I just have to start this off by saying that I worked in loans and mortgages for over a decade evaluating people’s credit reports and making decisions based on what I saw. In saying that I also have to admit that after all that time as much as I knew how credit worked there were still some things that were a mystery to me. It is no wonder that individuals on a daily basis are bombarded with credit this and credit that and when they try to do something about it they are immersed in a quagmire of confusion. Today I want to let you know a few things about credit that can help you wade through that confusion and onto the other side safe from a sinking credit score. Giving you the chance to achieve that 850 score is just on the horizon.
- The most important thing I can let you know is that you need to keep your credit clean. When it comes to your credit score any digression into bad habits can cause issues down the road. You may get a minor red flag for a late payment on a credit card but if it happens more than once it will become a trend. Good trends are good, bad trends can kill your score quickly. So, as you traverse your credit life make sure that you avoid late payments, no payments, collections, judgements, bankruptcy, repossession, foreclosures, and anything else that will give you a red flag. Depending on the red flag it can stay with you for up to seven years of last transaction. Meaning that what happened seven years ago does not necessarily go away like you want it to.
- This is one of the things that I could not get many people to understand when it came to their credit score: too little credit or too much credit can rank you badly. What you have to understand is that if you have too little credit the rating system does not have enough to go on when they score you. Not enough info means your score will be below average. On the opposite end of the spectrum you can have the problem of too much credit. You may be asking yourself, “The goal is to get credit why would too much hurt me?” It may seem logical to obtain a lot of credit in the world because the more they see that you pay well the better your score, right? Wrong! If you obtain too much credit you seem aggressive and a higher risk for failure through bankruptcy, late payments, and collections.
- Monitor your credit regularly. Making sure that every bit of your credit is reported like it should is important. The worst time for you to find out there is a problem with your credit is when your sitting down applying for something. It is the responsibility for each of your creditors to report to the three credit reporting agencies Equifax, Experian, and TransUnion. Creditors can make mistakes so it is wise to make sure that you check your credit at least once a year. The other important factor in checking your credit is the influx of identity theft. Making sure that your credit is your own and that no one has pirated your name before it gets out of hand is important for keeping your credit score where you would like it to be. Visiting www.annualcreditreport.com will allow you to check your credit once a year for each agency to make sure everything is in line. Just be aware that your credit can be viewed but you have to pay to get your score.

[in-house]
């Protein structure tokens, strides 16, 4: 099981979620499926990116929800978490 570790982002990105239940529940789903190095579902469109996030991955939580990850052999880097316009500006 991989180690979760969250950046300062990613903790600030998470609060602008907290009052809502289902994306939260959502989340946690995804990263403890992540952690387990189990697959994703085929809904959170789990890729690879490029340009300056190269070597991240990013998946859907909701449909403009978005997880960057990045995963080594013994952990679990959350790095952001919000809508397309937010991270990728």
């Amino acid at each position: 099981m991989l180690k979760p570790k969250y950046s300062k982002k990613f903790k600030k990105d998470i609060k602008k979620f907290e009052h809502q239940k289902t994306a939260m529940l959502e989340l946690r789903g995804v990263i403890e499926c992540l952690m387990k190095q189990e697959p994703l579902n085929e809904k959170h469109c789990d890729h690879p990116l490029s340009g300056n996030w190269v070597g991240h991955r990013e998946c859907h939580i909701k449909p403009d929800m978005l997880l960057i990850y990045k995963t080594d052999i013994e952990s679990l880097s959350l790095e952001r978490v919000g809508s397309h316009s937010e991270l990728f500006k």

- When in doubt skate the line. Think of your credit as a balancing act. If you have too little your score goes down, too much and it will decrease, but if you stay balanced and in the middle you are sure to get positive results. Making sure that you have no blemishes on your credit, that you pay everything on time, and that you avoid maxing out everything you have will make sure that your score will increase over time. Avoiding credit all together will just give creditors nothing to look at and without some sort of history you will have no chance of getting approved for that loan.
- The last thing to consider is what you have in your credit for the reporting agencies to look at. Every account will be weighted differently than the other depending on what it is. A credit card is weighted less than a mortgage due to the nature of what they are. The house is a large secured loan and the credit card is an unsecured line of credit. If you have a 30 day late on a credit card it is bad but if you have a 30 day on your mortgage it is real bad. Making sure that you have a nice mix of accounts will make sure that you can be evaluated well by the reporting agencies.
Credit is a living breathing beast all its own that adjusts to the situations at hand and can mean the difference between your dream home and renting for the rest of your life. The biggest thing that you have to worry about is making sure that you have something for creditors to look at, that what they are looking it is not negative, and that you check your own credit to make sure that everything is what it seems. If you do all of this your chances of having a score that will work for you is just around the corner.